LANE N.Y. REALTY HOLDING LLC, Plaintiff, v. CLDC INC., Dina Cody and, Cheryl laRocca, Defendants.
The following named papers numbered 1 to 3 submitted on this Motion & Cross Motion on September 9, 2016
Defendants CLDC Inc. and Cheryl LaRocca move for summary judgment, dismissing Plaintiff's complaint. Plaintiff cross moves for summary judgment against Defendants.
The central issue in this case is whether the surrender of possession of the premises by express agreement terminated the Defendant Tenant CLDC Inc.'s liability under the Lease, and the Defendant Guarantors' obligations pursuant to the Guaranty.
The Verified Complaint, dated December 5, 2015, alleges that Plaintiff Landlord and Defendant CLDC entered into a lease for the premises located at 5477–5515 Merrick Road, Massapequa, New York, for the sum of $1,800.00 per month. Defendant Tenant is also claimed to be liable for Common Area Maintenance (CAM) charges of $50.00 per month, as well as tax escalations and legal fees in the event of a default.
Paragraph SIXTH of the Complaint claims that Defendants Dina Cody and Cheryl LaRocca were the principals and officers of CLDC. Both Dina Cody and Cheryl LaRocca executed a personal guaranty by payment and performance, “whereby they agreed to be jointly and severally liable for the obligations of Defendant CLDC, as provided for under the terms of the Lease”.
The Verified Complaint alleges that Defendant CLDC failed to pay rent for January through July 2015, at the rate of $1,850.00 (including the CAM), plus a 5% late charge of $92.50, for a total monthly sum of $1,942.50. Also, Defendants are said to owe real estate taxes of $533.95 and legal fees of $750.00. The arrears claimed total $14,908.15.
Paragraph EIGHTH of the Verified Complaint states:
“That in February, 2015, Defendant CLDC, surrendered possession of the premises, but notwithstanding remained liable for rent, and additional charges as they accrued until such time as LANE was able to release the premises.”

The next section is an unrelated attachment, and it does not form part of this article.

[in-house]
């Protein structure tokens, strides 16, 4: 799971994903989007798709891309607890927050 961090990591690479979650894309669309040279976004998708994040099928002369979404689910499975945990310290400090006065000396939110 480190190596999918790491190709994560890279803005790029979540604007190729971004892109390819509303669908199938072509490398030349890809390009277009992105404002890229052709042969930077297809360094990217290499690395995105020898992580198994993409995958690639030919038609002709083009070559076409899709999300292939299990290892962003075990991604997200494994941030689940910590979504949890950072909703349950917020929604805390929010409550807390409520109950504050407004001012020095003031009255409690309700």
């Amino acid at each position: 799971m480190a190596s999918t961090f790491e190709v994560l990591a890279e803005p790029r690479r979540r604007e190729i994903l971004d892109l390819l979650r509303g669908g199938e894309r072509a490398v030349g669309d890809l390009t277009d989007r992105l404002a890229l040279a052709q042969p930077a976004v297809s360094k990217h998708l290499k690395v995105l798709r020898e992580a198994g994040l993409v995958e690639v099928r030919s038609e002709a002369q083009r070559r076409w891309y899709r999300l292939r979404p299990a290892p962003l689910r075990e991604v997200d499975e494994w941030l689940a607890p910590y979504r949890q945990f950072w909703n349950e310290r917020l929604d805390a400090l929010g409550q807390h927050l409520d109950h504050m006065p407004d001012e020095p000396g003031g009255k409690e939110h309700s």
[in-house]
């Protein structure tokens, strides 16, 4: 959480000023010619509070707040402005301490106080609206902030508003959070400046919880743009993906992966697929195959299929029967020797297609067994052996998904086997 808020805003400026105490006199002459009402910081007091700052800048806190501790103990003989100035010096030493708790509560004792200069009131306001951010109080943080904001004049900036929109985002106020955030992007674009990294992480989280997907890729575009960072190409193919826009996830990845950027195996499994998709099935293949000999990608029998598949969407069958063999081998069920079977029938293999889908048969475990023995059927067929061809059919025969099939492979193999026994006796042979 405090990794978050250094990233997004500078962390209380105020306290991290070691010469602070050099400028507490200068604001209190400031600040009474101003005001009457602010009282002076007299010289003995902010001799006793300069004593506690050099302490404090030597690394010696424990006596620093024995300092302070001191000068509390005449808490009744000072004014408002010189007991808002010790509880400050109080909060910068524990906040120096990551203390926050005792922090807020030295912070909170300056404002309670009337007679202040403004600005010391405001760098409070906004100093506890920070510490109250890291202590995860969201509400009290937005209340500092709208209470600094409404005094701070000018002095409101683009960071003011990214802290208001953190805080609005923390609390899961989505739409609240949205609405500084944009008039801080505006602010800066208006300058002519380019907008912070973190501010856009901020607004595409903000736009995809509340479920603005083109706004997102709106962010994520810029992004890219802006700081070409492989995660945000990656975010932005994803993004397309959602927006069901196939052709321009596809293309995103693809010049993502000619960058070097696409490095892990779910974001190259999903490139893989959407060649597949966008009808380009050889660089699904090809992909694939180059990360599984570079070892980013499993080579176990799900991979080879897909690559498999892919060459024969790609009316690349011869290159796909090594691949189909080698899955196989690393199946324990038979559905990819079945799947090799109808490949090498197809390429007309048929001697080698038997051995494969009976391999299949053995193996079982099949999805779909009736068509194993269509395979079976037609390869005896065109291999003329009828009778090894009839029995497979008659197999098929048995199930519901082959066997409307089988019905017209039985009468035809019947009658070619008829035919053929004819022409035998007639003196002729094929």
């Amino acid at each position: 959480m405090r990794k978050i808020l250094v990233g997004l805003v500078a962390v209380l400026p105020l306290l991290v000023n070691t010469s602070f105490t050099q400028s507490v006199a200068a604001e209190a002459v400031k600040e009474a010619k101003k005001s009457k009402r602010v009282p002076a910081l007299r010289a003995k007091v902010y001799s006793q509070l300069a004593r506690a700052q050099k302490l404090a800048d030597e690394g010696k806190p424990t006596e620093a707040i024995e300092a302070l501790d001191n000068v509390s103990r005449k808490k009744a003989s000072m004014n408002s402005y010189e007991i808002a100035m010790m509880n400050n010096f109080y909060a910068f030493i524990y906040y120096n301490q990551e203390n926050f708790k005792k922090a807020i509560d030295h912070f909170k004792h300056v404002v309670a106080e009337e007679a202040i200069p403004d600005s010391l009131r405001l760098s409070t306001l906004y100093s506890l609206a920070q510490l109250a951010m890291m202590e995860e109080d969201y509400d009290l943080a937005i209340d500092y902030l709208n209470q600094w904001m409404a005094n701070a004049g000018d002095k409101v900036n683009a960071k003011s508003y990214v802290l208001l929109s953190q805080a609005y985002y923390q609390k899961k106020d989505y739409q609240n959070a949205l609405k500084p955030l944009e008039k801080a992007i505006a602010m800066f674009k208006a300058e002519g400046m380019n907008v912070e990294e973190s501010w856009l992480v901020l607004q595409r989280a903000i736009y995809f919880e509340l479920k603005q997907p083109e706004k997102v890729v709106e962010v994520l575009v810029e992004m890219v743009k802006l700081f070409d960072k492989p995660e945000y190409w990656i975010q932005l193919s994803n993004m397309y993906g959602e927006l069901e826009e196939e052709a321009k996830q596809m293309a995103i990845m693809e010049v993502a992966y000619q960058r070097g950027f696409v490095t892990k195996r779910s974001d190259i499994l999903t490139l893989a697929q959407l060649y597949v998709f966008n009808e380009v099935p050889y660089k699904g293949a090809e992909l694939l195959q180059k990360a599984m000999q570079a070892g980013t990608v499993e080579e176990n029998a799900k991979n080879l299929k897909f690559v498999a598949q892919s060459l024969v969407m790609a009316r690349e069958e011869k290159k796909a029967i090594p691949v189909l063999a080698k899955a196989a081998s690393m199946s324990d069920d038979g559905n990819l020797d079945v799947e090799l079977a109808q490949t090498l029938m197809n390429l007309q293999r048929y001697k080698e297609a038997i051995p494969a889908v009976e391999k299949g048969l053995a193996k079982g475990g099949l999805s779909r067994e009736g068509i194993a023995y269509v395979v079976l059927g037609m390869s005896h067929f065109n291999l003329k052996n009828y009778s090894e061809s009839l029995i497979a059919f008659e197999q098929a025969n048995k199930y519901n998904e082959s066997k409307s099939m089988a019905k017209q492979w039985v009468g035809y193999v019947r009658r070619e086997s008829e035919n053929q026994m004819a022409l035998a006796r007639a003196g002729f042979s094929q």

Paragraph NINTH of the Verified Complaint states that Plaintiff relet the premises as of August 1, 2015.
The Verified Answer, dated March 8, 2016, denies that Defendants are liable for the rent and additional rent. The Verified Answer admits the following:
1. The parties entered into a Lease on or about July 10, 2014.
2. Dina Cody and Cheryl LaRocca were the sole shareholders and officers of Defendant CLDC.
3. Defendant CLDC surrendered the premises on March 3, 2015.
As an affirmative defense, Defendants allege the following:
“On or about February 3, 2013, Plaintiff and Defendant CLDC, Inc. entered into a Surrender Agreement and therefore, each of the answering Defendants herein were released from any obligation under the Lease Agreement and/or alleged Guaranty.”
Motion for Summary Judgment
Cheryl LaRocca submits her Affidavit, sworn to on July 2, 2016. Therein, she states that she and Dina Cody are 50% shareholders of CLDC Inc. CLDC Inc. rented Store No.6 located at 5477–5515 Merrick Road, Massapequa. Dina Cody and Cheryl LaRocca executed the “ “Guaranty” which purported to be a personal guaranty.
Cheryl LaRocca states in her Affidavit that a dispute arose between her and Dina Cody which caused Cheryl LaRocca to meet with Mr. Lane of Plaintiff to cancel the Lease in a written agreement (Defendant's Exhibit C) which reads as follows:
“I hereby receive two keys to the premises located at 5497 Merrick Road in massapequa, N.Y. 11758 given by CLDC, INC. DBA Piece of Perfection to Steve Lane of Lane Realty, Inc. On this day February 3rd, 2015. CLDC is hereby surrendering the premises.”
The 5 year Lease between Plaintiff and Defendant CLDC Inc. is reproduced as Defendants' Exhibit A. Rider Paragraph 57(b) to the Lease provides for the Tenant's obligation to pay rent, as follows:
“(b) If Tenant defaults in fulfilling any condition or covenant of this Lease requiring the payment of rent, additional rent, maintenance or other charges, then upon Landlord serving a written five days' notice upon Tenant specifying the nature of said default and upon the expiration of said five (5) days, if Tenant shall have failed to comply with or remove such default, then Landlord may serve a written three (3) days' notice of cancellation of this Lease upon Tenant, and upon the expiration of said three (3) days, this Lease and the term there under shall end and expire as fully and completely as if the expiration of such three (3) days period were the day herein definitely fixed for the end and expiration of this Lease and the term there under and Tenant shall then quit and surrender the demised premises to Landlord but Tenant shall remain liable as provided in this Lease, It being the intention of the parties hereto to create hereby a conditional limitation with respect to the timely payment of rent.”
Article 18 of the Lease provides as follows: